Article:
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Multiple enterprises help young grain farmer with cash flow, networking
If grass grew under Eric Towle's feet, he'd find a way to market it. But the young Murdock, Nebraska, farmer would never let so much time pass. He's busy year-round in 4 sideline enterprises along with 750 acres of corn, soybeans, alfalfa and wheat.
The growing season finds him driving his sprayer. In August and September, Eric bales wheat straw to sell to hardware stores and other retailers. By October and November, he's in the combine. In the fall he's also taking back some 150 Angus bulls that he and his grandfather, Gayle, rent to farmers in a 150-mile radius. And, he's taking orders for the seed he sells.
All this hard work helps cash flow. Rental payments on the bulls help finance planting. At harvest, crop receipts help buy replacement bulls. Eric can't self-finance everything. He borrowed from a local bank to buy his first 45 acres of land in 2006. He borrowed from Farm Credit Services of America and the Farm Service Agency to buy another 80 acres in 2008. He rents the rest of his land.
"The lenders love that I have 3 or 4 sources of income," Eric says. "I have to look at things every year and ask if it's pulling its own weight," he says. Some enterprises may help support another. "That's natural -- as long as it isn't always the same one."
Eric began baling straw at 14 and raising grain in 2001 when he was a junior at the University of Nebraska, majoring in ag economics. It was a half-hour drive from Lincoln, and Eric was able to schedule morning classes. "My dad helped a tremendous amount. They'd get things organized, and I'd come out in the afternoon and help until late at night," he recalls.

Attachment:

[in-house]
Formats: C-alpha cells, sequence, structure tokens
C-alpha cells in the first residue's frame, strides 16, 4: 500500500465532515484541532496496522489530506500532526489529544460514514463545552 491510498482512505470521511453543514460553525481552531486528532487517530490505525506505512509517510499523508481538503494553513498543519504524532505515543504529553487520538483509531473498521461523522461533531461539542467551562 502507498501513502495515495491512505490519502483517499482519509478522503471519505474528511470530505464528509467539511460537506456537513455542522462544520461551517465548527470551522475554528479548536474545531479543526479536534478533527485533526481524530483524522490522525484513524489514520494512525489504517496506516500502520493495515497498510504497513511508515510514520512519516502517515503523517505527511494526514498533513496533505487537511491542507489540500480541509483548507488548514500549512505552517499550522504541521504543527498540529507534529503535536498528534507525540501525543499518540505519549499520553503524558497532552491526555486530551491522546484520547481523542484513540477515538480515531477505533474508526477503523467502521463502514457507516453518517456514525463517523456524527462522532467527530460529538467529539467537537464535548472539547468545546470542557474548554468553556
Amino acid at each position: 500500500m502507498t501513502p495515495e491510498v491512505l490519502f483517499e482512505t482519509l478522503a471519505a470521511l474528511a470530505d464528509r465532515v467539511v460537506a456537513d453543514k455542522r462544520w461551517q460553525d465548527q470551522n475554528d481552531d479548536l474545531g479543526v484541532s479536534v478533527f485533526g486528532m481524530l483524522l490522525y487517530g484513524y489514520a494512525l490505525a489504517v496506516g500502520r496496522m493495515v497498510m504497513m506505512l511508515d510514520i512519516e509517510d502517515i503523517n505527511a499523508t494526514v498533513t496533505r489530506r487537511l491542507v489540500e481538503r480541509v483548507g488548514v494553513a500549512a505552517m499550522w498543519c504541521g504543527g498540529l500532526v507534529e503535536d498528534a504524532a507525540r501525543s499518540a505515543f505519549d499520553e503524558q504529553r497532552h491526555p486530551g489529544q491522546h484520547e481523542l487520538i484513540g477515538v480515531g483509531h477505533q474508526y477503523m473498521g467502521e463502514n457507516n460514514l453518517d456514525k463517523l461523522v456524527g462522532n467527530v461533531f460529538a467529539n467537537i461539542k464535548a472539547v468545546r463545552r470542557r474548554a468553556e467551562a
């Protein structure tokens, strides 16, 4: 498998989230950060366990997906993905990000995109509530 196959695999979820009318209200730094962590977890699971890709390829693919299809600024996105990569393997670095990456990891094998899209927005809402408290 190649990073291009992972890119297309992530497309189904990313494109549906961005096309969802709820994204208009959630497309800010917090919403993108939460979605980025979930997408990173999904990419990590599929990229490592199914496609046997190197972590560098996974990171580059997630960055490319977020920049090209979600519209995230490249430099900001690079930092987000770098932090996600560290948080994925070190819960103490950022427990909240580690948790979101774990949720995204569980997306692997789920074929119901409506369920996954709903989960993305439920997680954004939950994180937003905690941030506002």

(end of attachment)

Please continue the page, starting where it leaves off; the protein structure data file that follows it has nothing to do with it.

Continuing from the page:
After college, he bought a self-propelled sprayer to use on his own and his dad's farms. He began buying into the bull rental business Gayle started in 1960. Gayle started selling bales of wheat straw in the 1950s. Eric joined in at age 14. At first Gayle and Eric sold to the Ak-Sar-Ben horse track in Omaha. When it closed, they sought new buyers.
Eric has grown the business. In some years the wheat straw comes from his own farm. But he contracts with neighboring farmers who grow wheat every year for most of it. He sells about 10,000 bales a year to 25 businesses.
"Land is not easy to come by, so I expanded the things I had potential in," he says. And he didn't have to invest much. He uses the same baler his family has had for 30 years, an unloader of the same vintage, and a 1977 truck. "My grandfather told me, 'Don't ever let pride get in the way of profit,' " he says.
Eric sets his price for bales, one that's higher than the going rate for bedding. Others have tried to undercut him, but he's kept his customers by emphasizing service and reliability. His most recent new enterprise, selling seed, came about when a member of his college fraternity, Alpha Gamma Rho, contacted him about taking over for a sales representative who had died.